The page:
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Pluckiest of the Bunch : With These Special Varieties, a Passion for Tomatoes Needn't Cool With the Weather

August 05, 1995|JULIE BAWDEN DAVIS | SPECIAL TO THE TIMES

In December, as you prepare your holiday dinner, why not add something appropriately red by slipping outside and picking a vine-ripened tomato or two? Thanks to our mild Southern California winters, we can grow tomatoes while many other parts of the country are steeped in snow.

"Those gardeners who are adventuresome and imaginative can enjoy tomatoes in the middle of winter," said certified nurseryman Steve Kawaratani, general manager of Laguna Nursery in Laguna Beach. "You just need to grow the right cultivar and take good care of the plant." Tomato types that can be grown in the winter were developed for cool and foggy areas such as San Francisco and Seattle. Such tomato varieties have low heat and sunlight requirements.

"Tomatoes that do well in winter here tend to be small, fist-sized fruit, because smaller tomatoes need less heat and sunlight to produce," Kawaratani said. "These tomatoes also have a shorter maturity rate. Whereas the average tomato takes 70 to 80 days from seed to harvest, many winter growing tomatoes only need 50 to 60 days."

To get tomatoes for the holidays, you can plant new plants now or nurse along plants from summer, as long as they fit the requirements for cooler weather. You may even have luck planting from seed. Early Girl Improved, Champion and Celebrity are good choices.

Many nurseries still have a variety of tomato plants that do well in cooler weather, Kawaratani said. "You should be able to find Patio, Early Girl and Sweet 100 tomatoes."

Because the weather often doesn't start cooling off here until November, if you plant seeds now, you should have luck with a winter crop. When planting seeds, don't bury them too deep, said Linda Sapp, co-owner of Tomato Growers Supply Co. in Ft. Myers, Fla., a mail-order tomato seed company.

"Plant the tomato seeds less than a fourth of an inch deep, and keep the soil moist but not waterlogged," she said. "The optimum temperature for germinating is 70 to 75 degrees. So in the heat of August, you will probably want to germinate them indoors. Plant seed in mid-August, and you'll probably have plants large enough to go in the garden at the beginning of October. This would mean you could have ripe tomatoes somewhere around Christmas, in most cases."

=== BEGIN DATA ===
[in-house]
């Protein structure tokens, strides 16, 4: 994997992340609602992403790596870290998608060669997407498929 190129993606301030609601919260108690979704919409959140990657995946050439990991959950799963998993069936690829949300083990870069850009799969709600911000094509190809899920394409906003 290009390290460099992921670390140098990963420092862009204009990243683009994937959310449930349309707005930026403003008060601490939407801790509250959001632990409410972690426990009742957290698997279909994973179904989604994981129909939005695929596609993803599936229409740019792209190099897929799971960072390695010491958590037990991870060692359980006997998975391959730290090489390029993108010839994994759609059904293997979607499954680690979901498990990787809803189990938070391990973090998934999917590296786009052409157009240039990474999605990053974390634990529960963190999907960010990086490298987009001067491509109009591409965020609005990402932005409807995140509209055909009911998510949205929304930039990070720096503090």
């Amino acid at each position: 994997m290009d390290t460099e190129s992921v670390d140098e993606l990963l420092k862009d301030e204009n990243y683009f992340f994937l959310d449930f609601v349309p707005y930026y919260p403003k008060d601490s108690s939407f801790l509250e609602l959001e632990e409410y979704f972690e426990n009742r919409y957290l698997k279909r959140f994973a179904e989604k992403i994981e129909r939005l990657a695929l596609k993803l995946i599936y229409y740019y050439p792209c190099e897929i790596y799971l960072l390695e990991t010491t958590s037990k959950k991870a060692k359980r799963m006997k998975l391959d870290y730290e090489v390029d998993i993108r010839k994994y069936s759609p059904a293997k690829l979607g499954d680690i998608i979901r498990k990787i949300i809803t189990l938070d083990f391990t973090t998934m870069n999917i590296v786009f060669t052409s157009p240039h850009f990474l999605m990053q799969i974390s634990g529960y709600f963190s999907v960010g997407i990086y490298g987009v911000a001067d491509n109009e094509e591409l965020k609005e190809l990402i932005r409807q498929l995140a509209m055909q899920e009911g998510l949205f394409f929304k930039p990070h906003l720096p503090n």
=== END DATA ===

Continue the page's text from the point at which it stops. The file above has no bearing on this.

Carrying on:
Although you may have luck raising tomatoes from seed at this time of year, if you already have an indeterminate tomato plant thriving in a western or southern exposure, you may want to simply nurse the plant through winter.

Tomatoes are sometimes treated as annuals, but they are perennials. Keep your existing plants well watered, mulched and fed, and cut them back so they're more compact, and you will probably be rewarded with a winter crop.

It's important to realize that our winters are more unpredictable than our hot summers. "Despite your very best efforts, the weather is going to affect how successful you are," Kawaratani said. "If it is very cold and wet, you may not have much of a crop."

Excessive rain will cause problems for tomato plants, Sapp said. "Tomatoes can't cope with a lot of water," she said. "Water promotes foliar fungal diseases and causes fruit to split."

To put vine-ripened tomatoes on the table for the holidays, location is critical. "If you'll be planting them in the ground, make sure it is in a very protected, sunny site that has a western or southern exposure," Kawaratani said.

"The area shouldn't get a lot of wind. The trick is to put the tomato plants where [it] won't get any colder than 40 to 45 degrees at night, because tomatoes can't tolerate any lower than that."

In the winter, you'll have the best luck growing tomatoes in containers, Kawaratani said. "If a cold night is predicted, you can move the container inside for protection and then pull it back out in the sunlight the next day. I've even talked to customers who pull their tomato plants in the garage when there is a lot of rain."

When planting in containers, use a minimum of a 15-gallon can per plant, said Kawaratani, who notes that whiskey-barrel size is best.

The ultimate in protection for winter tomatoes is a greenhouse. "You can maintain a nice warm temperature and protect the plants from the outside elements with a greenhouse," Kawaratani said.

Robert Browning of Villa Park grows winter tomatoes in raised beds in a glass greenhouse. He grows Alaskan and Siberian types of tomatoes and always has a good crop during the winter.

"During the cool months, I harvest about five pounds of good-tasting tomatoes from six tomato plants growing in my greenhouse," he said.

Although staking and caging plants makes tomatoes easier to handle, especially when they are in containers, it's best not to do this, Kawaratani said. "The vascular system of the tomato is stressed when it is forced to grow vertically, and you don't want stressed plants in the winter. Tomatoes do much better when they are allowed to grow as they would naturally, in a sprawling manner."

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